They say the older you get the faster time goes by, but 2000 – 2009 seemed like a long time to me. I don’t know if this decade offered a whole lot of originality or if I was just too lazy to find it. The main thing I took away from it was that the music I listened to in the 90’s was mostly crap and holding on to it for nostalgic reasons could pose a health risk. Still, the zeros weren’t completely devoid of good music.
10. Yeah Yeah Yeahs – Show your Bones, 2006 – Their breakout album, 2003’s Fever to Tell, was fun but had too many cringe moments for me when I wished the lyrics were more thought out or the music was more interesting. The best three songs on the album are the last three mellower tracks; Maps, Y-Control, and Modern Romance. I thought Show Your Bones showcased Karen O’s range and songwriting and felt a lot less gimmicky than Fever to Tell. I’m couldn’t be more envious of Nick Zinner’s guitar work, too.
9. Wolf Parade – Apologies to the Queen Mary, 2005 – I have a confession. Until I saw them live in 2007 I didn’t realize Wolf Parade had two singers. Seems F’ing ridiculous to me now, since they sound and write so differently.
8. The National – Boxer, 2007 – Another example of a followup album surpassing the breakout, but even more so. On Boxer, the National finally figured out what the hell to do with Matt Berniger’s voice (ie. raise the tempo just slightly and elevate the drums on the mix). It wasn’t a huge change from Alligator, but it sounded better.
7. The Blow – Paper Television, 2006 – I was late to this band, but found them through last.fm this year while painting my son’s room. On came True Affection and I instantly fell in love with Mikhaela Maricich’s voice and songwriting. It’s electro-folk-pop and Eat Your Heart Up is the power song on my iPod when running.
6. Beck – Sea Change, 2002 – Flashback to the late 90’s: Beck ruled my life. There was no other stronger musical influence than Odelay, Mellow Gold, and One Foot in the Grave. I adored Midnight Vultures. I wasn’t a huge fan of Mutations, but I still excited when I heard Beck was going to continue his alternating Rock and Folk albums. Sea Change ended up being his last truly original statement as an artist. He’s still relevant. He’s still putting out good music, but Sea Change was the last time he blew anyone’s mind. It’s easy to remember things differently before Beck was an XPN staple, but despite the Grammy and awards for Odelay, many people pegged Beck as a novelty… especially musicians. He was a few rungs above Weird Al and the Monster Mash and it was ok to listen to him once and a while, but he shouldn’t be taken seriously. On Sea Change he surprised us by being serious.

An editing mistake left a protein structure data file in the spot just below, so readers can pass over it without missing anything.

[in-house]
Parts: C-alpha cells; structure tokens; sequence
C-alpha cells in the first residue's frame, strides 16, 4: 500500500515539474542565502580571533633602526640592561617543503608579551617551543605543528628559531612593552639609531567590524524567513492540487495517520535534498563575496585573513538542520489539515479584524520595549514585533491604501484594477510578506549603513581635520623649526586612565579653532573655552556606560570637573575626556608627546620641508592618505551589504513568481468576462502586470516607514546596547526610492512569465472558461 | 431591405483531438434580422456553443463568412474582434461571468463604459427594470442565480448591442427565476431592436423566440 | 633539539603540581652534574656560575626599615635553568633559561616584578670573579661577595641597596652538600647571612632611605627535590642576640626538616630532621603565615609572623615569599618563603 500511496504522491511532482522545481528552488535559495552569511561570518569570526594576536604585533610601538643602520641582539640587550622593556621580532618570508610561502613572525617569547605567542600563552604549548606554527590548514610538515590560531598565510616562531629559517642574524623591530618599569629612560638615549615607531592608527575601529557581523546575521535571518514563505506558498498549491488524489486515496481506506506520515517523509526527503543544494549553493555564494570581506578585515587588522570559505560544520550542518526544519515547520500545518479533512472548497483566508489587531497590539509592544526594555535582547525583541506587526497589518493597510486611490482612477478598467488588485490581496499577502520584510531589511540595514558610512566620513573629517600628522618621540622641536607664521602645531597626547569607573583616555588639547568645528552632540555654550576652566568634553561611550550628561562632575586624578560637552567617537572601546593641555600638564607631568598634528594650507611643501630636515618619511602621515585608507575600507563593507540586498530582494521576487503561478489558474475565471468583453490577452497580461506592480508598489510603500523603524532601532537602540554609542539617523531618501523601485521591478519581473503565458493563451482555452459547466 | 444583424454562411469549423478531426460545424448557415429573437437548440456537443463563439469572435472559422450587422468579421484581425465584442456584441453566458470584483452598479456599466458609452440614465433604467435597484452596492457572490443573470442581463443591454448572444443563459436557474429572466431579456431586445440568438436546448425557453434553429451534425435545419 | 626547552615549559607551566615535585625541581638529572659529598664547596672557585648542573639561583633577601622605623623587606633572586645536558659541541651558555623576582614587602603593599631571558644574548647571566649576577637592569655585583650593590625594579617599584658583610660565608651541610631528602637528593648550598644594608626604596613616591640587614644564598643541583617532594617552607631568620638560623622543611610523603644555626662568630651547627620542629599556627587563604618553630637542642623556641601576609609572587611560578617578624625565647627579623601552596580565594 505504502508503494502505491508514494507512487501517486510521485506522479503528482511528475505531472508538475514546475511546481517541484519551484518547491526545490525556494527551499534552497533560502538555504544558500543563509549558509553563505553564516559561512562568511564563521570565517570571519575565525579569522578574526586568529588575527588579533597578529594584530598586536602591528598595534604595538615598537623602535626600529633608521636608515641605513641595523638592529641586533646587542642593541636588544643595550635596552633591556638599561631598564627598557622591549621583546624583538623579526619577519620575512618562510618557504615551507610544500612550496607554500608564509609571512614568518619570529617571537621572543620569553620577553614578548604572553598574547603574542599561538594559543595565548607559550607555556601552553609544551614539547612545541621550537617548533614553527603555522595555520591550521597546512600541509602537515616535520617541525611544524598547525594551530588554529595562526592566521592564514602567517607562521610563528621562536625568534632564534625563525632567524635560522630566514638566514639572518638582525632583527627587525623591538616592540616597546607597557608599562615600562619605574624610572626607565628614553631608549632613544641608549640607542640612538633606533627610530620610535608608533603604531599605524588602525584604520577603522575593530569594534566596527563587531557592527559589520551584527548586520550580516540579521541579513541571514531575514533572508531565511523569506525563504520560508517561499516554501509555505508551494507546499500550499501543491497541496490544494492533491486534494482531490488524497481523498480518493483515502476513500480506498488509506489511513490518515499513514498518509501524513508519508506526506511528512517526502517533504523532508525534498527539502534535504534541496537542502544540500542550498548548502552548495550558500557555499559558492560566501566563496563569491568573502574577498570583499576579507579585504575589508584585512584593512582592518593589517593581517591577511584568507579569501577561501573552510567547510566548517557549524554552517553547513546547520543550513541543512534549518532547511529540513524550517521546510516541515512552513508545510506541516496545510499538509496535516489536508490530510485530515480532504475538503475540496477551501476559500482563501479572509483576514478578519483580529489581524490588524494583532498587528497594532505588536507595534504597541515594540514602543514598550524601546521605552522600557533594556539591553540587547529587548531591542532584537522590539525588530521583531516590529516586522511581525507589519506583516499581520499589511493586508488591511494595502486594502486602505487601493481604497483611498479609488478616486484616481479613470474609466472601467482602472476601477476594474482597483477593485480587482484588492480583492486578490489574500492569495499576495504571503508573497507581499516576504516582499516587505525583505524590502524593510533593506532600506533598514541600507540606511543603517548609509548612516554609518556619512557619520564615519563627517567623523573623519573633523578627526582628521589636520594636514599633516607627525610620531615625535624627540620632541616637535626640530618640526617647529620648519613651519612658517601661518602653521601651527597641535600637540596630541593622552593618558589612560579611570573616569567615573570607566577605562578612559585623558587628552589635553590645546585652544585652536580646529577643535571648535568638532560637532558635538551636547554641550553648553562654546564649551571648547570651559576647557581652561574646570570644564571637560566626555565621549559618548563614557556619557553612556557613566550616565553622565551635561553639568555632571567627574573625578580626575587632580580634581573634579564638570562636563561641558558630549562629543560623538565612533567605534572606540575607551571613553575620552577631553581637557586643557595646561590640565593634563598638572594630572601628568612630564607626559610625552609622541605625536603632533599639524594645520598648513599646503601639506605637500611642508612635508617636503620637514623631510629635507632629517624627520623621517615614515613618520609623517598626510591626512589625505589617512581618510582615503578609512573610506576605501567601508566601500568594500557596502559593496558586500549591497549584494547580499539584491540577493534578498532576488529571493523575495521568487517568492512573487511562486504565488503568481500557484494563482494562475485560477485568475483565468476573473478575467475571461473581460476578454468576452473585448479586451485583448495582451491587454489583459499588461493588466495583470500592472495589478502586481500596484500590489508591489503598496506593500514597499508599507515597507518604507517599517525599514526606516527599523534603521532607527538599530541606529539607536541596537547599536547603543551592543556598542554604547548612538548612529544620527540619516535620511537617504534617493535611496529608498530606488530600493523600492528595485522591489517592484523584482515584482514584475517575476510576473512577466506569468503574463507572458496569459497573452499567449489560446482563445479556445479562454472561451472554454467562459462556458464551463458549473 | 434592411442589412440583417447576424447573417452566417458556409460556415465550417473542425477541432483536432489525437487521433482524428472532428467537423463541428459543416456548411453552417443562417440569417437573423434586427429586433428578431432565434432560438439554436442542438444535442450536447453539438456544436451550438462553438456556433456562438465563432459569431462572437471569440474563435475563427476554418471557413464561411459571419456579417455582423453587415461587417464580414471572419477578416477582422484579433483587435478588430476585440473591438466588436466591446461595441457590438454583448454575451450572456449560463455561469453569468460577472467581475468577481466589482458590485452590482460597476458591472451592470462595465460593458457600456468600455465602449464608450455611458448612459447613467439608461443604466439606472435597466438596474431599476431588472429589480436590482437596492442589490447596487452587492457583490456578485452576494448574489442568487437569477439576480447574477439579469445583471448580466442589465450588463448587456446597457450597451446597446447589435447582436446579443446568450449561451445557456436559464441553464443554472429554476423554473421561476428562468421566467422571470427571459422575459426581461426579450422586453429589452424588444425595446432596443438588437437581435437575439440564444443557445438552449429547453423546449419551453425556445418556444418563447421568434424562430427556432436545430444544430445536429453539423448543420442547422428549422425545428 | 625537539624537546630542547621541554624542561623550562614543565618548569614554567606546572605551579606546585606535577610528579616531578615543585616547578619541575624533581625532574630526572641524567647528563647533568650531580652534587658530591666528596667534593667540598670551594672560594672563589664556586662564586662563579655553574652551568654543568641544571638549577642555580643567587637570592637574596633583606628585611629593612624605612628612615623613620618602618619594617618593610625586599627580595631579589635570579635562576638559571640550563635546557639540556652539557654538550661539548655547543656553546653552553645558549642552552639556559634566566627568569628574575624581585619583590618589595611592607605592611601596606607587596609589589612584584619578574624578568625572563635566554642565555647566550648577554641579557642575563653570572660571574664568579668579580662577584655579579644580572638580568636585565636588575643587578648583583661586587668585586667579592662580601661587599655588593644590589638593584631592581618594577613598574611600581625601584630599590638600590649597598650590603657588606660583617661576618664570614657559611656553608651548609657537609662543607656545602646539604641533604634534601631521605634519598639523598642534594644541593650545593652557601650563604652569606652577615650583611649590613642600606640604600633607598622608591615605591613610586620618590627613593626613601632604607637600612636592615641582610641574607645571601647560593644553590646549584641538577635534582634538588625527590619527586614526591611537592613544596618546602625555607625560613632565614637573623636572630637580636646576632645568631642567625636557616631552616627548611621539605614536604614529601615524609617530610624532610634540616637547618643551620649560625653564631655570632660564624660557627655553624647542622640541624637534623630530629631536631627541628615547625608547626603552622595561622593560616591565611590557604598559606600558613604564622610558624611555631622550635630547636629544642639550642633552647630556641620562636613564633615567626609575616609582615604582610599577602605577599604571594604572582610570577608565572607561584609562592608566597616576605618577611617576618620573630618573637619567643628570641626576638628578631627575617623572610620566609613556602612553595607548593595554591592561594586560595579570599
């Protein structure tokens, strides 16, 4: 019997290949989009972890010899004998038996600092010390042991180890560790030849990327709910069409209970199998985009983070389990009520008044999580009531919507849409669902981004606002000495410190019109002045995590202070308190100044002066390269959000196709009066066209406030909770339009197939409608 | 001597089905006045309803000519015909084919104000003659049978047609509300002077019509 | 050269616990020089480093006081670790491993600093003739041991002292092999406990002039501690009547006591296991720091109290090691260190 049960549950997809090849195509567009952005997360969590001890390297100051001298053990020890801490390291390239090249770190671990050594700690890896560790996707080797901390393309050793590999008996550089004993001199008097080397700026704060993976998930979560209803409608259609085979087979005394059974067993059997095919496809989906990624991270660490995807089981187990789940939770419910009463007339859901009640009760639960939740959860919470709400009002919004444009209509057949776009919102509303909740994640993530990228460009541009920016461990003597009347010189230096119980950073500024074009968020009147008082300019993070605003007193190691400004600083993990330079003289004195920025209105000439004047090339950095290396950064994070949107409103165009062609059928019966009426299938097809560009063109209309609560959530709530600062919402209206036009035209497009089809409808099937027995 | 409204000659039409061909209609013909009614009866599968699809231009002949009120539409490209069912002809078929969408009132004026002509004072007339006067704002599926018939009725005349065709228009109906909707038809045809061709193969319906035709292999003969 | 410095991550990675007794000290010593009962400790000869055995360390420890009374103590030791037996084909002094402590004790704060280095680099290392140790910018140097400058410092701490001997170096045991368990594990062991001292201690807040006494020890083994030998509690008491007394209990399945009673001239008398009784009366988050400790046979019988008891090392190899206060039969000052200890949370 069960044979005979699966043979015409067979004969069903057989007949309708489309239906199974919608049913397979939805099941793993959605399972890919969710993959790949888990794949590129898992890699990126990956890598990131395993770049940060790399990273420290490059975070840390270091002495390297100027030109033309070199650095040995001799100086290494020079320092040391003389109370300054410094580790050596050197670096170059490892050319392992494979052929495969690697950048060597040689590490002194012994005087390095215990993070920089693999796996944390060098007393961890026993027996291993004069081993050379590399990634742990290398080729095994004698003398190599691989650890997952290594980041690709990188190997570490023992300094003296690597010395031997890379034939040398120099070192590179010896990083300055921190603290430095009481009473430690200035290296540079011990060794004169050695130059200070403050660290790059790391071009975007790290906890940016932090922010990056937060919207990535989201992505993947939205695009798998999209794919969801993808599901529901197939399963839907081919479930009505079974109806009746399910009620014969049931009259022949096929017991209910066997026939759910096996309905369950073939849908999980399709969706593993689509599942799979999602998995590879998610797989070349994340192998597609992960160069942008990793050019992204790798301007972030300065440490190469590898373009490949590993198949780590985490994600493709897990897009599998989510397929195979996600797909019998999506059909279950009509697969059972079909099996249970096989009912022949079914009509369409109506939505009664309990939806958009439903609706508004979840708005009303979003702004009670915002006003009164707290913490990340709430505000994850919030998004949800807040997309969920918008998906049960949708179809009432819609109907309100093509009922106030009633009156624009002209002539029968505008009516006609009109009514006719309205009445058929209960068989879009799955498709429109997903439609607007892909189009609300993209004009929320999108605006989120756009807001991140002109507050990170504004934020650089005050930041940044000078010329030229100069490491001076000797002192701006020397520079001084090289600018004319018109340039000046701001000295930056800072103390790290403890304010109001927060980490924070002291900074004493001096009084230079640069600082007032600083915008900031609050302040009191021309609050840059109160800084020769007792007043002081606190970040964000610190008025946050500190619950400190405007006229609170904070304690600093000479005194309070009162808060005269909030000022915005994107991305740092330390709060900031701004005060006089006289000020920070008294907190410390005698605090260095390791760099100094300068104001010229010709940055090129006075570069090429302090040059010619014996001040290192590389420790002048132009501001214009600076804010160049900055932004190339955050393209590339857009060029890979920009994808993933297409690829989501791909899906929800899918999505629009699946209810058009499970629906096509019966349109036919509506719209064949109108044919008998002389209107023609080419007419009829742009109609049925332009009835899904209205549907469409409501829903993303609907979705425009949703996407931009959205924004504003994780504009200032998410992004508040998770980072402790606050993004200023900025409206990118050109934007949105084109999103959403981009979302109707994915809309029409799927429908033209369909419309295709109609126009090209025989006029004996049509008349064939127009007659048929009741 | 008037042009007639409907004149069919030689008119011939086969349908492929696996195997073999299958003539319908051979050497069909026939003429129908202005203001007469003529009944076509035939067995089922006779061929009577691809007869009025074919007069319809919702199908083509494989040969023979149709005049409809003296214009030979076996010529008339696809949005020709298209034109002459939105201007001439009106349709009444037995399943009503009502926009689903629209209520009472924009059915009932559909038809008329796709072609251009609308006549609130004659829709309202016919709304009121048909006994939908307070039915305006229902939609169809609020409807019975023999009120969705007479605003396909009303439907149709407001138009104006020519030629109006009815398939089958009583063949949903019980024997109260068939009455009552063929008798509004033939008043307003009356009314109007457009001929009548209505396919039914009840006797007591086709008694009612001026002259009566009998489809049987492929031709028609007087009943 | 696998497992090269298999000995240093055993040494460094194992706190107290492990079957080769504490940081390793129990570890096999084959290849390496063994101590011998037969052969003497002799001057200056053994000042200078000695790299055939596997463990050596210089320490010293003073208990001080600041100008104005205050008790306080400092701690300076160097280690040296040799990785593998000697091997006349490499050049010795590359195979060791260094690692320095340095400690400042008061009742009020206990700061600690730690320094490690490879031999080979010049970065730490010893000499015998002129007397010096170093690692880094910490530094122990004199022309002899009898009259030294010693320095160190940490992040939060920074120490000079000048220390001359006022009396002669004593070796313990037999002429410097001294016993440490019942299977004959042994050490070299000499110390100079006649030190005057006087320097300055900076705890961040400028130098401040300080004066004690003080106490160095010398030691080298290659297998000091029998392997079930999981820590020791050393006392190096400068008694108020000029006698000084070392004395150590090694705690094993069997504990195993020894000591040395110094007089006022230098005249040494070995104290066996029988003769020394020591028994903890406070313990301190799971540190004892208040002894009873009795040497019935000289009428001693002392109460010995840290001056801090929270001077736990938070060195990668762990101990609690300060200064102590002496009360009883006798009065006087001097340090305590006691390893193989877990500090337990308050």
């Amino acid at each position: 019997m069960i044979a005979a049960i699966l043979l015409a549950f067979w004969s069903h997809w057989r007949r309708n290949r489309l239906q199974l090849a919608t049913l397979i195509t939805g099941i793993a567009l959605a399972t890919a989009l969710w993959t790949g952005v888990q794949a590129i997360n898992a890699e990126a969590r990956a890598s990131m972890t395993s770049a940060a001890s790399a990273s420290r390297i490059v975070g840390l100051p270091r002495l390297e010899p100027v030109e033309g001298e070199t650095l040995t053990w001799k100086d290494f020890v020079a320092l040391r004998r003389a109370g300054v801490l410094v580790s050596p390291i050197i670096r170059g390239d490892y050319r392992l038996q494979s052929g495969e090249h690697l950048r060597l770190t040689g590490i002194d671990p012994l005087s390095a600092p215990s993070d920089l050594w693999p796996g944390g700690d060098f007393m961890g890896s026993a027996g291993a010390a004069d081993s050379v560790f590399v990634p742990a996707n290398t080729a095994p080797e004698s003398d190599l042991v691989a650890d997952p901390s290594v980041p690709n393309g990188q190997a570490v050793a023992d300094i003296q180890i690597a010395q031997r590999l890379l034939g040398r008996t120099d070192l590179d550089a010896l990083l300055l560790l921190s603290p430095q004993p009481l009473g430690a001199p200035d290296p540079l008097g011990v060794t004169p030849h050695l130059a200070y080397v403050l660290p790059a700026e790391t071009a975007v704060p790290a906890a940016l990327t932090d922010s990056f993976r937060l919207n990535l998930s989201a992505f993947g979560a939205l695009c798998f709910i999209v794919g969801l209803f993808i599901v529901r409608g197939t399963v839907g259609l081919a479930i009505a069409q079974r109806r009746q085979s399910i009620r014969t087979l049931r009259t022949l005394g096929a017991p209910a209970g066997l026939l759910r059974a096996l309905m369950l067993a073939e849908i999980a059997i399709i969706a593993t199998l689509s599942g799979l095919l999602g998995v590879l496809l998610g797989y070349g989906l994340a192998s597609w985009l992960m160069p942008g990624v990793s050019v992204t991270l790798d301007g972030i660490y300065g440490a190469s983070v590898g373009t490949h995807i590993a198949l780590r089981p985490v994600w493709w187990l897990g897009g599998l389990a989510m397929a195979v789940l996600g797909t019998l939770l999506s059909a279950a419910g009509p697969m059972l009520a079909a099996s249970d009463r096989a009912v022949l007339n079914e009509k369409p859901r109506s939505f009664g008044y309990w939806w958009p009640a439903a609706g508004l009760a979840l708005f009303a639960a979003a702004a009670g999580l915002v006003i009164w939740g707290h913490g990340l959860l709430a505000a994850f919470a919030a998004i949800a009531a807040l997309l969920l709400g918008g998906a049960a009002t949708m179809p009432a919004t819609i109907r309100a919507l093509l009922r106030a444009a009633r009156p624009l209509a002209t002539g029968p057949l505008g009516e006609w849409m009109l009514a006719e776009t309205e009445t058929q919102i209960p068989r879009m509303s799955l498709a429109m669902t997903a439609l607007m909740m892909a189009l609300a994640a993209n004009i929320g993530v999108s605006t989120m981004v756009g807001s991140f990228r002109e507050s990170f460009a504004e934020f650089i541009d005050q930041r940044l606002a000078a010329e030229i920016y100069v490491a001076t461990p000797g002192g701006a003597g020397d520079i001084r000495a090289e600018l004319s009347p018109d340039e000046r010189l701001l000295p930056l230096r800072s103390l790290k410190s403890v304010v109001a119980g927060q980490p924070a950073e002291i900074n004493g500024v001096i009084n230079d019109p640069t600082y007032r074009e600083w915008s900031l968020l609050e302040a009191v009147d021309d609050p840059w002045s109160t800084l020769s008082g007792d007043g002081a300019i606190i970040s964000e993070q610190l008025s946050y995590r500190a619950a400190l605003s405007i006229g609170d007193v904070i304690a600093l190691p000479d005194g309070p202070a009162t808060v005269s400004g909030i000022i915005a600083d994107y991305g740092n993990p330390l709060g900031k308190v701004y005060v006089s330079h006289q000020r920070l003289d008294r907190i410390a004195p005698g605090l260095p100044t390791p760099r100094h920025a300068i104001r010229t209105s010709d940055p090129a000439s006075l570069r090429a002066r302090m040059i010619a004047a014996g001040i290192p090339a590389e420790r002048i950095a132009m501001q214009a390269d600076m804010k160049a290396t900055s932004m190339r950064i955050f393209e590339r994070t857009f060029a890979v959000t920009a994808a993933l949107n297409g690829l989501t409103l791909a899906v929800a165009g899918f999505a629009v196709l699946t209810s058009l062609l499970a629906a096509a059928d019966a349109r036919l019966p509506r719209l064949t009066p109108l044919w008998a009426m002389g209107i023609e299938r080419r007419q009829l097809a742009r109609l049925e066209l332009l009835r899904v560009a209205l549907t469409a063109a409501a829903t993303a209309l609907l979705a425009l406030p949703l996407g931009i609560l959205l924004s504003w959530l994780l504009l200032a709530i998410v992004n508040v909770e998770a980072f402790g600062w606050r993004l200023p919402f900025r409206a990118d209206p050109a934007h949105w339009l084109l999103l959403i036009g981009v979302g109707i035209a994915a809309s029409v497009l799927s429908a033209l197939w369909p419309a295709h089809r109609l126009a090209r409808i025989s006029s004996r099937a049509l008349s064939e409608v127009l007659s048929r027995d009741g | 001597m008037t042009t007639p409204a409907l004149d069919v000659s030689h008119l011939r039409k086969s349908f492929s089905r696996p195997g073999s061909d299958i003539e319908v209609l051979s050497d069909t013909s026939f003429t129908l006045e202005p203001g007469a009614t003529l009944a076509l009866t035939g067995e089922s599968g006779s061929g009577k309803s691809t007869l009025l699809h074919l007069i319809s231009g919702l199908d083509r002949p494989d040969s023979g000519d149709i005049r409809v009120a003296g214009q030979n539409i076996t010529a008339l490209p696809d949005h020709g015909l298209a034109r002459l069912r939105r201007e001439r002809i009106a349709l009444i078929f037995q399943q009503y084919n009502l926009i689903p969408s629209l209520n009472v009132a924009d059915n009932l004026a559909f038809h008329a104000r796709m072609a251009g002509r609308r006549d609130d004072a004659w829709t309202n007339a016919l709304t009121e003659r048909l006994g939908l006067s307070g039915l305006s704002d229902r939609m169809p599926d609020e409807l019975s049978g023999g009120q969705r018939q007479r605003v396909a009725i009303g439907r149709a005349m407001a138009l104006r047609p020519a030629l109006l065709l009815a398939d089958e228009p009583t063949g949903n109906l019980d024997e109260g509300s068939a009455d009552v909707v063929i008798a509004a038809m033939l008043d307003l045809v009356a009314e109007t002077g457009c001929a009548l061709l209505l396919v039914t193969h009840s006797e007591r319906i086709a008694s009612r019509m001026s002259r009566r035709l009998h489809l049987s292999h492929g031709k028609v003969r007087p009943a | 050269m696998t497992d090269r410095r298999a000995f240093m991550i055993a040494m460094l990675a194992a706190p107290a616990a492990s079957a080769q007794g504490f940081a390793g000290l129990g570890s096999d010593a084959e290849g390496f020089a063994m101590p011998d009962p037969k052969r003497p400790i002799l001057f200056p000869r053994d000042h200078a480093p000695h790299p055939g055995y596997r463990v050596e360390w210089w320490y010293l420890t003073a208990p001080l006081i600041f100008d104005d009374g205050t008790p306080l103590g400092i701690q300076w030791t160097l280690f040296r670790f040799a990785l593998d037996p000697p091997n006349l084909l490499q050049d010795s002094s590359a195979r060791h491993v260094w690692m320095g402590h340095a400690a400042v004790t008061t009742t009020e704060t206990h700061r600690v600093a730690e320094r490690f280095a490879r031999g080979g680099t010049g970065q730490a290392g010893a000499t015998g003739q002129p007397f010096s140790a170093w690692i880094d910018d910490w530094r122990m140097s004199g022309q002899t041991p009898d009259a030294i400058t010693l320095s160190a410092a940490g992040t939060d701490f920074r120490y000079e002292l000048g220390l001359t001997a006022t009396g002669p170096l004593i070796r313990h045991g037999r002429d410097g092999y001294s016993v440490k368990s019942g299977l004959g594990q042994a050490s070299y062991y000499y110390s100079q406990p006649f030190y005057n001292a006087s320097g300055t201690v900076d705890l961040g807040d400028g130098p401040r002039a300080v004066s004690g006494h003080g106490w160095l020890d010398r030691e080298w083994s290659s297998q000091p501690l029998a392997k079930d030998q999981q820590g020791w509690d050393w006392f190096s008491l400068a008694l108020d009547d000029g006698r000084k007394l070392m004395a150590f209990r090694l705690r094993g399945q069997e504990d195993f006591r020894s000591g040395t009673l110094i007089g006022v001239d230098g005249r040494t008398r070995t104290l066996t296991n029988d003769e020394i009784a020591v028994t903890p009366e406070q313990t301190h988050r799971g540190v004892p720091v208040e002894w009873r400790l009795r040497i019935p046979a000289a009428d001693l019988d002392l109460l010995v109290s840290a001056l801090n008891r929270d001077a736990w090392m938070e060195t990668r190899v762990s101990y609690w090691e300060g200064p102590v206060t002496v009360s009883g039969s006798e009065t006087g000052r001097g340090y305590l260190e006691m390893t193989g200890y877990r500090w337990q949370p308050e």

5. Modest mouse – The Moon and Antarctica, 2000 – It’s hard to believe this album came out this decade (and yes I’m including 2000 in decade, otherwise I’d be doing this list next year). I have a soft spot for any songs that throw in weird questions about space and time and try to connect them to humanity. On this album they do that better than anyone.
4. Clap Your Hands Say Yeah – Clap Your Hands Say Yeah, 2006 – It’s almost a crime that this is above the Moon and Antarctica, but that tells you how much I like this. My fascination with this band started back in 2003 when I saw Alec Ounsworth at an open mic in Philly. Their debut album was a battle between being a pop band or an art band with the pop side winning a little. Their later efforts have been less interesting so far, but what a start. I listened to it thousands of times.
3. Black keys – Thickfreakness, 2003 – Dan Auerbach is a guitar god in a world where kids stand in front of the TV pretending to play guitar for their video game system. It would be like if Tiger Woods showed up just as miniature golf overtook golf’s popularity. The Black Keys are a 20ish, two piece, garage-blues band from Akron, Ohio and they should be loved by everyone.
2. The White Stripes – Elephant, 2003 – For better or worse, I think the White Stripes defined the decade. They were fresh, but retro. Simple, but artsy. Somehow, they came up with a Smoke-On-The-Wateresque riff that no one had thought of before and called it Seven Nation Army. It helped to kill off some of the god awful bands popular at the time and Elephant was the album that established their reign over the first half of the Zeros.
1. Arcade Fire – Funeral, 2004 – I don’t know how anyone can be in a band as large as Arcade Fire. I can barely stand to play with 2 or 3 others, much less the 10 or 12 in Arcade Fire. They were somehow able to record the best album of decade. I didn’t write this list because I think I’m a great writer. I wrote it to make sure anyone who reads it buys this album.